5 Signs your cat has a urinary tract infection & how to prevent them

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How Do I Know If My Cat Has a Urinary Tract Infection?

Hi. My name is Dr. Sean McPeck. I am the CEO and owner of Tier 1 Veterinary Medical Center.

So a urinary tract infection, obviously, is a bacterial contamination moving from the external area up through the urethra. It can get into the bladder. It can even extend further up into the ureter and into the kidneys.

Not all cats are going to display the exact same symptoms. But, universally, what we see for the most part is a change in their litter box use. Accidents outside the litter box. And one of the big ones, one of the big things that we see behaviorial wise is cats going to use the litter box and as they start to urinate they sense pain and so they launch out of the litter box and then they avoid using it.

One of the reasons why they’re avoiding using it is because they’re associating the use of the litter box with the pain they’re feeling during urination. And then we start to see random spots throughout the house. And sometimes those urination spots, if you look at them, they may have some blood in them.

The other behavior thing that we may see is excessive grooming the genital area and even an alteration in their behavior. Seeming more lethargic. Maybe not wanting to eat. Hiding is a big one with cats because they’re in pain, they don’t understand why but they know if they try to hide instinctively, maybe that pain will go away. Which it doesn’t.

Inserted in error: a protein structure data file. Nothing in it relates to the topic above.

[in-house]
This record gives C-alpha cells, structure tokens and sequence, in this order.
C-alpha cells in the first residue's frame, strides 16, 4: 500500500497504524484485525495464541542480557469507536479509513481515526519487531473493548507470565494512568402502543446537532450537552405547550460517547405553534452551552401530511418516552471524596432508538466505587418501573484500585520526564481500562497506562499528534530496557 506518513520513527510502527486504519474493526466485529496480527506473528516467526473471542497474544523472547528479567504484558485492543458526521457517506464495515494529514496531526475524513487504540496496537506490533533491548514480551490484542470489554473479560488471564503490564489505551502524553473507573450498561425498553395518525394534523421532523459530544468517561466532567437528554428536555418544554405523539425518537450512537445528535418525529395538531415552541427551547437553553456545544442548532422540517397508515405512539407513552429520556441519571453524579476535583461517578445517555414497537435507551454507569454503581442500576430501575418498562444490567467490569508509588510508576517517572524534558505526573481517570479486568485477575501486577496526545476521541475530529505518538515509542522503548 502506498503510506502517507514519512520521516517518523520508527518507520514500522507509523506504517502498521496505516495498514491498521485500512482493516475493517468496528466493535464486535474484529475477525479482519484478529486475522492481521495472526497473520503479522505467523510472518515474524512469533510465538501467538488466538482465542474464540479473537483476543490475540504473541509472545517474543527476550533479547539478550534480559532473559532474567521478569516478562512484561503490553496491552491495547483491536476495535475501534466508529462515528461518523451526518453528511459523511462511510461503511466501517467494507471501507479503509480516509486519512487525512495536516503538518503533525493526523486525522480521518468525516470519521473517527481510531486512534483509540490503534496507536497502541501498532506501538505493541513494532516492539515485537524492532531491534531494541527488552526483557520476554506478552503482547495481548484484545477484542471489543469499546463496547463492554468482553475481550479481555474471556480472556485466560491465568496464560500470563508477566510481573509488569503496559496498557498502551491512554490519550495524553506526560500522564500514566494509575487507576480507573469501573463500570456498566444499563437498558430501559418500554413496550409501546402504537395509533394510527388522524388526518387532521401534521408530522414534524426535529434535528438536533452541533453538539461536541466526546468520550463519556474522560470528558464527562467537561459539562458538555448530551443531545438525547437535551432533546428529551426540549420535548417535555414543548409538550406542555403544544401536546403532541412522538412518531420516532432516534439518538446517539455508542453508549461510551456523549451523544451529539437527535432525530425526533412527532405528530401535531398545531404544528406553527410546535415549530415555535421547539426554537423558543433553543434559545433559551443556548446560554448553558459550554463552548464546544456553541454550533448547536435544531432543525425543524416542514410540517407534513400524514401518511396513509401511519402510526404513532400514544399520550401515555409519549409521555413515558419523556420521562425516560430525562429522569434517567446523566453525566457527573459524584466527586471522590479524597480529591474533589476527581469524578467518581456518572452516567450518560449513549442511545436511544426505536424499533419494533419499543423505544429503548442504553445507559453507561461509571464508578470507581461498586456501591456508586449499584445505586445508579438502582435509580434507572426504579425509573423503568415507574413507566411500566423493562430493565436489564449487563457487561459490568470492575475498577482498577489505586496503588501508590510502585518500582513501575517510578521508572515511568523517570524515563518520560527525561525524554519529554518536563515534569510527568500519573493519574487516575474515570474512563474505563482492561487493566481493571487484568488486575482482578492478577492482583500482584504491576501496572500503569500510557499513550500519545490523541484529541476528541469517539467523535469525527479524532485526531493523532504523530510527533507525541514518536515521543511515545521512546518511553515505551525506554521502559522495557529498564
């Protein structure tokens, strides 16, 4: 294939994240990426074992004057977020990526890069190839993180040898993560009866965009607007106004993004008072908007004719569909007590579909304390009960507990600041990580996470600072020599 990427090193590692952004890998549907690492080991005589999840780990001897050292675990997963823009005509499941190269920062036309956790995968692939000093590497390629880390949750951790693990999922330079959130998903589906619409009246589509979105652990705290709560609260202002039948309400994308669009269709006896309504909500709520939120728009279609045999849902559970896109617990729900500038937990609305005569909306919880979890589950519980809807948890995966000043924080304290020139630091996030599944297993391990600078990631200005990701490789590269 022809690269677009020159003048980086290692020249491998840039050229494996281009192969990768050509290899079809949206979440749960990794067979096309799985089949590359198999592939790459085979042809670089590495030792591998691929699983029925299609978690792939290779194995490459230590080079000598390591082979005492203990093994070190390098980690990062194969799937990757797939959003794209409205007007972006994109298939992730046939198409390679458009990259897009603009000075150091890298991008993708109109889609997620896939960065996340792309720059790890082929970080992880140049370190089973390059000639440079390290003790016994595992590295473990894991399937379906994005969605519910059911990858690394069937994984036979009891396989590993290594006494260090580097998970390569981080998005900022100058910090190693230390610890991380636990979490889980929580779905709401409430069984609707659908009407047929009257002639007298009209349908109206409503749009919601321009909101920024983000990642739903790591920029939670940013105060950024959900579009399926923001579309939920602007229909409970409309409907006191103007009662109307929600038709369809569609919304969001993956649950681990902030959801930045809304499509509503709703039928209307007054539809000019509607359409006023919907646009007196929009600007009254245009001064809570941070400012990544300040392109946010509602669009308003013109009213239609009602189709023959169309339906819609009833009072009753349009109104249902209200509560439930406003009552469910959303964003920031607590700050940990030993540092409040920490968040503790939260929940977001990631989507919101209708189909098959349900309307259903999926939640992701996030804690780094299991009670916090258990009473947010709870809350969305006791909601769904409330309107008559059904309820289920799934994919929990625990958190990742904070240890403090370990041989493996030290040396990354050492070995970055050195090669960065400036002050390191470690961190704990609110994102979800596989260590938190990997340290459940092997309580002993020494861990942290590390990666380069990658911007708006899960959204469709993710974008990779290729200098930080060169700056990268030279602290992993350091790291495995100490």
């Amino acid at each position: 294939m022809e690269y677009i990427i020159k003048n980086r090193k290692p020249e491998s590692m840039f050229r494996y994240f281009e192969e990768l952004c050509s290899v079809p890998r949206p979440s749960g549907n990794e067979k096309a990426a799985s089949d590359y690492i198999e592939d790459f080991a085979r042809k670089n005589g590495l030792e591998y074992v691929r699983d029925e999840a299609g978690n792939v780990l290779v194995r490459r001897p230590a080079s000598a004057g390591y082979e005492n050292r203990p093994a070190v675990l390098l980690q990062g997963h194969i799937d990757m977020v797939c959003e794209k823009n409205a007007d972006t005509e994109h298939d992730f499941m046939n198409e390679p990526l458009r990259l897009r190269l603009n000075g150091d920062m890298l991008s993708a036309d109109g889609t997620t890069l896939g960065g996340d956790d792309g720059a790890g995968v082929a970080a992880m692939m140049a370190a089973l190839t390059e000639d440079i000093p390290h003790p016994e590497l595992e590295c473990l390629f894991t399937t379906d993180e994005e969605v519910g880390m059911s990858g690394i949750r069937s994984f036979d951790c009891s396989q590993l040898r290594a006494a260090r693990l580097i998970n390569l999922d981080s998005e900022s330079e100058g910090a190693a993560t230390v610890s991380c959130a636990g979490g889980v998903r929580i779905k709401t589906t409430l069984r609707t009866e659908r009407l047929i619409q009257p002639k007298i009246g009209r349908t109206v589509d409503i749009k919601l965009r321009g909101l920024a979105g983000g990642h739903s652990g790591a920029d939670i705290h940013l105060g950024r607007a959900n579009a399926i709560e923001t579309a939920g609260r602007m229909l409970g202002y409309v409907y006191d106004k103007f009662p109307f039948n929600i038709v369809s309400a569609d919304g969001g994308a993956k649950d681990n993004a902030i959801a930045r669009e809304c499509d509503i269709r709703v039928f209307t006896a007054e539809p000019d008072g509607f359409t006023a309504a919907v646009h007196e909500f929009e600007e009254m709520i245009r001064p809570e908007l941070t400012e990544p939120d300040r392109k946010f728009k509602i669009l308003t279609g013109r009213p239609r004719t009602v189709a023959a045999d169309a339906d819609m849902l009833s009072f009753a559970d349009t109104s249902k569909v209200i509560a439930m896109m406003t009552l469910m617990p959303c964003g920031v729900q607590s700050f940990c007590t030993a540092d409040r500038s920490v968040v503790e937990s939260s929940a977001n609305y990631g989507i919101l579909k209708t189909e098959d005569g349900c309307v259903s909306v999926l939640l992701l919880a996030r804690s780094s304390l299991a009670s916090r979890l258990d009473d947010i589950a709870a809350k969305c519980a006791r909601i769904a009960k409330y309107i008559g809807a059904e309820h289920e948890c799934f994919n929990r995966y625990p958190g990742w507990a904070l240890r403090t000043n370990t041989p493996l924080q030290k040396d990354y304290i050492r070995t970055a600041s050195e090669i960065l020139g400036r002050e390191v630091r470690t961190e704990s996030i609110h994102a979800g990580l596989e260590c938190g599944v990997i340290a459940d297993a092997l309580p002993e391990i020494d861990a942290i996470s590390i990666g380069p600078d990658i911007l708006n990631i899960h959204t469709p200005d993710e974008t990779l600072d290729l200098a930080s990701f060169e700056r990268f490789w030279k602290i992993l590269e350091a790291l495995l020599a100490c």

Those are some of the major things that we see.

So early detection and monitoring of your cat to avoid it getting farther up in the kidneys is is really, really key to helping keep good health for your cat.

So recognizing abnormalities in their behavior and doing a little bit of detective work.

One of the things that are going to happen is you’re going to have to obviously give a urination sample, a urinary analysis, a cystocentesis is primarily how we’re going to get that from the cat, because getting a free catch is going to give us a false contamination. There’s going to be bacteria in a free catch and analysis of that.

Sometimes the doctors may want bloodwork to confirm. Looking at the kidney values and seeing how those things are displaying on the bloodwork.

And then a lot of times the therapy consists of some type of an antibiotic and some type of an anti-inflammatory and pain medication.

There’s another part of urinary tract infections that is really good to rule out is whether or not we have the presence of stones or crystals, because a stone in the bladder can actually lead to a bladder infection.

And with the constant inflammation irritation and going through the urinary tract, if there is a lot of sludge and a lot of crystals, we can get the manifestation of what we call FLUTD. F-L-U-T-D. Feline lower urinary tract disease.

And there’s a lot of different reasons for that occurring. Stress is one that can cause that to occur. Changes in their environment, the introduction of a new animal into the house, even a newborn child. But severe changes in moving within the household. If you’re doing remodeling or construction, all these things can impact your cat and cause a significant amount of stress which can then affect their water intake, reduction in urine, a higher concentration of the urine ending up with inflammation in the urinary tract.

But there’s also different diets can impact that also. And so if you do find that you’re visiting the doctor for a urinary issue, talk with your veterinarian and find out if there would be a better diet for your cat than what your cat is currently on.

And then increasing the the water intake for your cat is a great way to help flush the system.